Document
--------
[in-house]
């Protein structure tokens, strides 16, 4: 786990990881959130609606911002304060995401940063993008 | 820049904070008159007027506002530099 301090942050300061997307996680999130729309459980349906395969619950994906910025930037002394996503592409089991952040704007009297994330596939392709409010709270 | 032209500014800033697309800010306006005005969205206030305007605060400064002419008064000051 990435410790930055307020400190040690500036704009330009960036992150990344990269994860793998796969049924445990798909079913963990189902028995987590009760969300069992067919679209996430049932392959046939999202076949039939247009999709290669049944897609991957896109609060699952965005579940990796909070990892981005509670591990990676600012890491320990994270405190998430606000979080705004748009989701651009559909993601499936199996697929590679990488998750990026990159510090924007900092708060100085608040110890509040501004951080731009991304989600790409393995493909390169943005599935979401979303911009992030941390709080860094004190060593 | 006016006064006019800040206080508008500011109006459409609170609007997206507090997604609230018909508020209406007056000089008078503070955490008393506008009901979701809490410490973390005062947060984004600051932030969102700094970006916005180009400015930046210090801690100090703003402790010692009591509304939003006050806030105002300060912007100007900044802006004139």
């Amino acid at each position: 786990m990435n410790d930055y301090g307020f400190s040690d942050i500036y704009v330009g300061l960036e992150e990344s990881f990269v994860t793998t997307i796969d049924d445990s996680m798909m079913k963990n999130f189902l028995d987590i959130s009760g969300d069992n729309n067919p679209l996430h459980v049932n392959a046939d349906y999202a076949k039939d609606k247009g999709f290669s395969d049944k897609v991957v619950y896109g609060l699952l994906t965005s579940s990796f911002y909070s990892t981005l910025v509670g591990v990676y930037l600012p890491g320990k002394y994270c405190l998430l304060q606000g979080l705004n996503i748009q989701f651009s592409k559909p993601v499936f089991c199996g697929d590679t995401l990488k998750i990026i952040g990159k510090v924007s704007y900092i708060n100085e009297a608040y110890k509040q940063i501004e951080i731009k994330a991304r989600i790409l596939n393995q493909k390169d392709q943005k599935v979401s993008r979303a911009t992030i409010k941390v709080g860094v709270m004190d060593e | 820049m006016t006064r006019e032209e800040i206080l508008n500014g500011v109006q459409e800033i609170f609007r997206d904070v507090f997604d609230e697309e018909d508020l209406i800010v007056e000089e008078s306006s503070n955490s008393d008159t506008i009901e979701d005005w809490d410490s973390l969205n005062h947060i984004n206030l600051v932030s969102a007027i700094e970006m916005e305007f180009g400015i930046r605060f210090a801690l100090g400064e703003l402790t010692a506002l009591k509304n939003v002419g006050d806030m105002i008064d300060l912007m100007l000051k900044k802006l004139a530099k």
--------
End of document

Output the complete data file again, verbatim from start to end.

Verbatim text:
[in-house]
């Protein structure tokens, strides 16, 4: 786990990881959130609606911002304060995401940063993008 | 820049904070008159007027506002530099 301090942050300061997307996680999130729309459980349906395969619950994906910025930037002394996503592409089991952040704007009297994330596939392709409010709270 | 032209500014800033697309800010306006005005969205206030305007605060400064002419008064000051 990435410790930055307020400190040690500036704009330009960036992150990344990269994860793998796969049924445990798909079913963990189902028995987590009760969300069992067919679209996430049932392959046939999202076949039939247009999709290669049944897609991957896109609060699952965005579940990796909070990892981005509670591990990676600012890491320990994270405190998430606000979080705004748009989701651009559909993601499936199996697929590679990488998750990026990159510090924007900092708060100085608040110890509040501004951080731009991304989600790409393995493909390169943005599935979401979303911009992030941390709080860094004190060593 | 006016006064006019800040206080508008500011109006459409609170609007997206507090997604609230018909508020209406007056000089008078503070955490008393506008009901979701809490410490973390005062947060984004600051932030969102700094970006916005180009400015930046210090801690100090703003402790010692009591509304939003006050806030105002300060912007100007900044802006004139």
């Amino acid at each position: 786990m990435n410790d930055y301090g307020f400190s040690d942050i500036y704009v330009g300061l960036e992150e990344s990881f990269v994860t793998t997307i796969d049924d445990s996680m798909m079913k963990n999130f189902l028995d987590i959130s009760g969300d069992n729309n067919p679209l996430h459980v049932n392959a046939d349906y999202a076949k039939d609606k247009g999709f290669s395969d049944k897609v991957v619950y896109g609060l699952l994906t965005s579940s990796f911002y909070s990892t981005l910025v509670g591990v990676y930037l600012p890491g320990k002394y994270c405190l998430l304060q606000g979080l705004n996503i748009q989701f651009s592409k559909p993601v499936f089991c199996g697929d590679t995401l990488k998750i990026i952040g990159k510090v924007s704007y900092i708060n100085e009297a608040y110890k509040q940063i501004e951080i731009k994330a991304r989600i790409l596939n393995q493909k390169d392709q943005k599935v979401s993008r979303a911009t992030i409010k941390v709080g860094v709270m004190d060593e | 820049m006016t006064r006019e032209e800040i206080l508008n500014g500011v109006q459409e800033i609170f609007r997206d904070v507090f997604d609230e697309e018909d508020l209406i800010v007056e000089e008078s306006s503070n955490s008393d008159t506008i009901e979701d005005w809490d410490s973390l969205n005062h947060i984004n206030l600051v932030s969102a007027i700094e970006m916005e305007f180009g400015i930046r605060f210090a801690l100090g400064e703003l402790t010692a506002l009591k509304n939003v002419g006050d806030m105002i008064d300060l912007m100007l000051k900044k802006l004139a530099k």